Prime Minister: it is important to remember what we must not forget in the Holocaust


2011 10 20


Prime Minister Andrius Kubilius took part in a solemn opening of a new permanent exhibition on the commemoration of the Nazi occupation and the Holocaust in Lithuania, at the Museum of Genocide Victims. The Prime Minister noted the exceptional significance of the space that makes us remember events that are impossible to forget.

“The building, which hosted the KGB and the Gestapo during the Soviet and the Nazi occupations, respectively, is the best symbol of the terrible history of Lithuania, which is also depicted by historian Timothy Snyder in his book “Bloodlands”. This building is a true symbol of the blood land”, said the Prime Minister.

The new exhibition has been included into the programme of the year of remembrance of the population of Lithuania who fell victim to the Holocaust. According to Prime Minister Andrius Kubilius, the year of the Holocaust reminds us once again that the Holocaust was a terrible tragedy for the world and for Lithuania. “It is our responsibility to ensure that the Holocaust is never repeated on this earth. Therefore, it is most important that in this place we remember what we must not forget”, noted Andrius Kubilius.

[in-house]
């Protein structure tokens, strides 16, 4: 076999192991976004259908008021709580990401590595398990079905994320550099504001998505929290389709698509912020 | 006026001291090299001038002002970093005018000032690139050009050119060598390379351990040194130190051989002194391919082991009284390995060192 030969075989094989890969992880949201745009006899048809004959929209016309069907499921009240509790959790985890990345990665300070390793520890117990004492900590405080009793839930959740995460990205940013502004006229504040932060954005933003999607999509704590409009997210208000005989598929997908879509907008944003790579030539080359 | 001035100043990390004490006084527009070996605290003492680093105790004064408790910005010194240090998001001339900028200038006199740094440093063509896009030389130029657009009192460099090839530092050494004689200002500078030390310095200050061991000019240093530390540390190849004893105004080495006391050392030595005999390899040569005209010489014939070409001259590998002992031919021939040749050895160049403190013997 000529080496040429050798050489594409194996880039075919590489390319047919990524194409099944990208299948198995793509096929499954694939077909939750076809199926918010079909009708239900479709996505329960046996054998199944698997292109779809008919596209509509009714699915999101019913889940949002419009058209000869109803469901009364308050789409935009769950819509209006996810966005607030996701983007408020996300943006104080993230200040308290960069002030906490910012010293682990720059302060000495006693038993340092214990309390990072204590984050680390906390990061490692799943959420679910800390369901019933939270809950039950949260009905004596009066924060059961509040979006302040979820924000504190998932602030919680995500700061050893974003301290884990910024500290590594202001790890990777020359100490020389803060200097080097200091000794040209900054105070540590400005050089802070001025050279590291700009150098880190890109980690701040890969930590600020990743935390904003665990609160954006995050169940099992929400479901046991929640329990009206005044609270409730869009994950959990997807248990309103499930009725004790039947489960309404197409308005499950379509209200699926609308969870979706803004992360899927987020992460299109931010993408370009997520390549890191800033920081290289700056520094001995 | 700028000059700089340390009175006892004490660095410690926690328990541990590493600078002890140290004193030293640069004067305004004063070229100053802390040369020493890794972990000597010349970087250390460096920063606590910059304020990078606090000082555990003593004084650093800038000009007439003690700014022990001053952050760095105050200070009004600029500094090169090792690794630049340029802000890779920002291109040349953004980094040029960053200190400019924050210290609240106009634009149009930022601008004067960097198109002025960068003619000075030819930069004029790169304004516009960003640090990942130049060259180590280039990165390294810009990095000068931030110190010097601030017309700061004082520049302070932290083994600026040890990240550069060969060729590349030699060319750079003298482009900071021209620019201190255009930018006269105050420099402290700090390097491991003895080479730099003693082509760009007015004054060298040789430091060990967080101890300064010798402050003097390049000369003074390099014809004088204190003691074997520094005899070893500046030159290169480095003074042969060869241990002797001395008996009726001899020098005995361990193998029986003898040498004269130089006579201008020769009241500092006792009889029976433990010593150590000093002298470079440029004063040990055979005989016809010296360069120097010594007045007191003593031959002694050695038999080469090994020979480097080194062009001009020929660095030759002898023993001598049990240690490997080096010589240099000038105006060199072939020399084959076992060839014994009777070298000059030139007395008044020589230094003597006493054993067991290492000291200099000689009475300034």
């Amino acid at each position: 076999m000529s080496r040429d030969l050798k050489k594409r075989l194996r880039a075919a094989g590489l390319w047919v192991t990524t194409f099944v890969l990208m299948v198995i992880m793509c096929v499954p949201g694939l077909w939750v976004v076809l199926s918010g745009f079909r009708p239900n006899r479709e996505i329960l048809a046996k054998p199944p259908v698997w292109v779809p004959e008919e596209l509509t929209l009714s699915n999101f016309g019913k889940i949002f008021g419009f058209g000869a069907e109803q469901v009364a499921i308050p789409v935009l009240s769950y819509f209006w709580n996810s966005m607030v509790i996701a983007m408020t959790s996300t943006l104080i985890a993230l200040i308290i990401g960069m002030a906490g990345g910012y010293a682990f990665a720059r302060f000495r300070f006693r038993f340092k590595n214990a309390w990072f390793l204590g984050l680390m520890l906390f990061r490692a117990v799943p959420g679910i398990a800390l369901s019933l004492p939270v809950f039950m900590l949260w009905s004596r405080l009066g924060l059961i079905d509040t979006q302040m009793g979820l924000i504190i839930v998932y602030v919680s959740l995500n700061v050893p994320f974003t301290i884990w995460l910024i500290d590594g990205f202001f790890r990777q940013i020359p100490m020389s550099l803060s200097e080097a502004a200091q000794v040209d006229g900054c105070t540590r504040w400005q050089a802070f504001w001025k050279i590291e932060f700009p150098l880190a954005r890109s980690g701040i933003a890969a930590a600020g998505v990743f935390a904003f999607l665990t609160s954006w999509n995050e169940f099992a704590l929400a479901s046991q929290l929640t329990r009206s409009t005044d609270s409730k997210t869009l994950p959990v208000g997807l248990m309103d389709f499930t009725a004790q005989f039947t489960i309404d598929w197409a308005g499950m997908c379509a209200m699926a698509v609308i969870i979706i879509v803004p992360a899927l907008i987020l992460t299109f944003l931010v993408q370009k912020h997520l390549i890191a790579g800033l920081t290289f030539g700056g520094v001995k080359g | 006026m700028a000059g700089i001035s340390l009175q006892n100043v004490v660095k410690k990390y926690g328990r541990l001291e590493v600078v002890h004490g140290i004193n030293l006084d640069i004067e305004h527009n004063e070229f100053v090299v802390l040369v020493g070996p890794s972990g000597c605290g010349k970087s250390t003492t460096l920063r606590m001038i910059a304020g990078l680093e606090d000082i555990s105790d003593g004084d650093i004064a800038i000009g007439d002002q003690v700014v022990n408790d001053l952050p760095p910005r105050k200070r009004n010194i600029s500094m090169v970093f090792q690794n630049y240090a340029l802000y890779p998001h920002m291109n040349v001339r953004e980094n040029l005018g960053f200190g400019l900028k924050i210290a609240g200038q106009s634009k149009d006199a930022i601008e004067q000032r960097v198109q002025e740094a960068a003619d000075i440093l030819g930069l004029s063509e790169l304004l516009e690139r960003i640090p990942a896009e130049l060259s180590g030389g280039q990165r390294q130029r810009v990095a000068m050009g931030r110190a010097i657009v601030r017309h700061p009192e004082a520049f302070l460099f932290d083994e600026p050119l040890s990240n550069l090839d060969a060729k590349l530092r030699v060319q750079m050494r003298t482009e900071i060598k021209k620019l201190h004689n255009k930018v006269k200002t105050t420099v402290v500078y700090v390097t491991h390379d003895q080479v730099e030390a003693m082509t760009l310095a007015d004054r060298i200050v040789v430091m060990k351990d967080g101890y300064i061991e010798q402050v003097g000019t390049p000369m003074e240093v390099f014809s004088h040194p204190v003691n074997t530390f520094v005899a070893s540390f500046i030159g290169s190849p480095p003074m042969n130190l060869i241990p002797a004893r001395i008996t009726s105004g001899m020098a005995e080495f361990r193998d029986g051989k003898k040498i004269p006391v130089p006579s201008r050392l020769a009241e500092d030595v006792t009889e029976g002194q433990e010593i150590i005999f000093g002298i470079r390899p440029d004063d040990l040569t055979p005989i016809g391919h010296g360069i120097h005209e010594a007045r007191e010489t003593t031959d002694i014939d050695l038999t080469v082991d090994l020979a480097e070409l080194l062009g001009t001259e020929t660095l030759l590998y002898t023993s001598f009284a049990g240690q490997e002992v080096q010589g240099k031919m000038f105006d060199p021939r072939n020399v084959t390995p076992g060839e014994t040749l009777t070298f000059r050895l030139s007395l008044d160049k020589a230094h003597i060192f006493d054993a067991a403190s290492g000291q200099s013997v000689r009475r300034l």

The new exhibition has been mounted in ward No 3 of the former KGB inner prison wherein there still remain inscriptions of people imprisoned by the Gestapo during the years of the Nazi occupation dated 1942–1944. Placed in a narrow space, the exposition displays the material on the Nazi occupation in Lithuania, the Gestapo prison and its inmates, the history of the Vilnius ghetto, mass murder site in Paneriai, recent explorative studies carried out in 2008 in the territory of the Paneriai Forest Park, as commissioned by the Genocide and Resistance Research Centre of Lithuania, as well as the names of the non-Jewish residents of Lithuania that have been granted the title of the Righteous among the Nations for rescuing Jews during the Holocaust.

According to the authors that have set the exposition, they have made use of the photographs, documents and items from the collections of the Genocide and Resistance Research Center, the Vilna Gaon Jewish State Museum, Kaunas IX Fort Museum, the Lithuanian Central State Archive, and private persons.